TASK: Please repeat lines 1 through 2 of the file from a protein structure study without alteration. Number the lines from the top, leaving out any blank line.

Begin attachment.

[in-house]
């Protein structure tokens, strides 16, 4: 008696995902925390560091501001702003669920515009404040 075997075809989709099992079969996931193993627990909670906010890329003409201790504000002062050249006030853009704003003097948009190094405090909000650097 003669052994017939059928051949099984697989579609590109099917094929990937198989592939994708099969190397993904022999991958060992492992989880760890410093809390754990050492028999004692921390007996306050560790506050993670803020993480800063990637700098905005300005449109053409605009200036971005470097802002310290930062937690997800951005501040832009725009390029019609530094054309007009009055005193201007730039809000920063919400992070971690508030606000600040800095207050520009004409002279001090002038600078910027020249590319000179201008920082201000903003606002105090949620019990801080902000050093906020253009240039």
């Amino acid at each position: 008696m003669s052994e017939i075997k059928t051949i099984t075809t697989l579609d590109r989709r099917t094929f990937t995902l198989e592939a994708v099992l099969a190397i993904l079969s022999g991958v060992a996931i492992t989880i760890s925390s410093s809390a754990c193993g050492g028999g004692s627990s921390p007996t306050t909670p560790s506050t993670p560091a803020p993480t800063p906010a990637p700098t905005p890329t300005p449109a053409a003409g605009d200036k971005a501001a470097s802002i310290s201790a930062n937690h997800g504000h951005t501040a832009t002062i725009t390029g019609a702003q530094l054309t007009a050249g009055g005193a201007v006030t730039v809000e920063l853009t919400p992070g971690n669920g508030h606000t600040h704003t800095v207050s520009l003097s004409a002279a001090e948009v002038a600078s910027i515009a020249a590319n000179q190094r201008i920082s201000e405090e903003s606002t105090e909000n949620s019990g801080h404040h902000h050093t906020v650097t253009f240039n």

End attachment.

[in-house]
């Protein structure tokens, strides 16, 4: 008696995902925390560091501001702003669920515009404040 075997075809989709099992079969996931193993627990909670906010890329003409201790504000002062050249006030853009704003003097948009190094405090909000650097 003669052994017939059928051949099984697989579609590109099917094929990937198989592939994708099969190397993904022999991958060992492992989880760890410093809390754990050492028999004692921390007996306050560790506050993670803020993480800063990637700098905005300005449109053409605009200036971005470097802002310290930062937690997800951005501040832009725009390029019609530094054309007009009055005193201007730039809000920063919400992070971690508030606000600040800095207050520009004409002279001090002038600078910027020249590319000179201008920082201000903003606002105090949620019990801080902000050093906020253009240039």